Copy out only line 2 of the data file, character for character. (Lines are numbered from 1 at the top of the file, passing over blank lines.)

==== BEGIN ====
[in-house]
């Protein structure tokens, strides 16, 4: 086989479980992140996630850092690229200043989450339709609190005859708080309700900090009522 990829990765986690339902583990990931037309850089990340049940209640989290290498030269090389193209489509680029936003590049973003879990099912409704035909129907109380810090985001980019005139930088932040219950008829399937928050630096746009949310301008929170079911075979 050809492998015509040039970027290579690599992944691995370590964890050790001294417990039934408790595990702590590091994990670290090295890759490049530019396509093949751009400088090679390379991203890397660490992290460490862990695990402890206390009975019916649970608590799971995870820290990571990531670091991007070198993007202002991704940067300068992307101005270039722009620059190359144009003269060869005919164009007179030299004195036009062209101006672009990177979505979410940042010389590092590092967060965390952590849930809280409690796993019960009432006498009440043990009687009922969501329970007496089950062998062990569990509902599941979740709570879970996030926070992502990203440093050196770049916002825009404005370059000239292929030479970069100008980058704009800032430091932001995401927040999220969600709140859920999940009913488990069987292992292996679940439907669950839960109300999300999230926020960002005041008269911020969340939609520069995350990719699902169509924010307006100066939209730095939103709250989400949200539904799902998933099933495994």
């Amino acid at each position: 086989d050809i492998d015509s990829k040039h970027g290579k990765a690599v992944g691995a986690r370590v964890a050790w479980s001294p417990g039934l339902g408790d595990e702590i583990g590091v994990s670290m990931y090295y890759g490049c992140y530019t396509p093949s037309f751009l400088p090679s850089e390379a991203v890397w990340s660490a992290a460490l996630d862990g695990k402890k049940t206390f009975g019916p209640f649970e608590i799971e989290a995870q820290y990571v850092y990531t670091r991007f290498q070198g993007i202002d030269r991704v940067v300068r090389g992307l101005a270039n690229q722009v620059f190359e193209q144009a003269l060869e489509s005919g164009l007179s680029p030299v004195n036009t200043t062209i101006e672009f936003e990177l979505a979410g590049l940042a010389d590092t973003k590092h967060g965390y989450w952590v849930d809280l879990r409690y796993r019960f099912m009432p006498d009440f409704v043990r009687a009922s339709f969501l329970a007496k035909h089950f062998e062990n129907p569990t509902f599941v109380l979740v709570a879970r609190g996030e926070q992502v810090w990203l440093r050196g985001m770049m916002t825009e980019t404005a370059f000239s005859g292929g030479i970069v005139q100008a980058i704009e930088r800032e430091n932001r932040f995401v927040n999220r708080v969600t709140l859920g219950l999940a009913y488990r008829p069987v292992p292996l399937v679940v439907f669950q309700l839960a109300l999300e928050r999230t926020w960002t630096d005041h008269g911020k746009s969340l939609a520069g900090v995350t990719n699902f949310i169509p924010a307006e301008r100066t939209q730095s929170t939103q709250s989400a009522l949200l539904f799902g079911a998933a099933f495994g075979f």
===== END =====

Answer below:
């Protein structure tokens, strides 16, 4: 086989479980992140996630850092690229200043989450339709609190005859708080309700900090009522 990829990765986690339902583990990931037309850089990340049940209640989290290498030269090389193209489509680029936003590049973003879990099912409704035909129907109380810090985001980019005139930088932040219950008829399937928050630096746009949310301008929170079911075979 050809492998015509040039970027290579690599992944691995370590964890050790001294417990039934408790595990702590590091994990670290090295890759490049530019396509093949751009400088090679390379991203890397660490992290460490862990695990402890206390009975019916649970608590799971995870820290990571990531670091991007070198993007202002991704940067300068992307101005270039722009620059190359144009003269060869005919164009007179030299004195036009062209101006672009990177979505979410940042010389590092590092967060965390952590849930809280409690796993019960009432006498009440043990009687009922969501329970007496089950062998062990569990509902599941979740709570879970996030926070992502990203440093050196770049916002825009404005370059000239292929030479970069100008980058704009800032430091932001995401927040999220969600709140859920999940009913488990069987292992292996679940439907669950839960109300999300999230926020960002005041008269911020969340939609520069995350990719699902169509924010307006100066939209730095939103709250989400949200539904799902998933099933495994």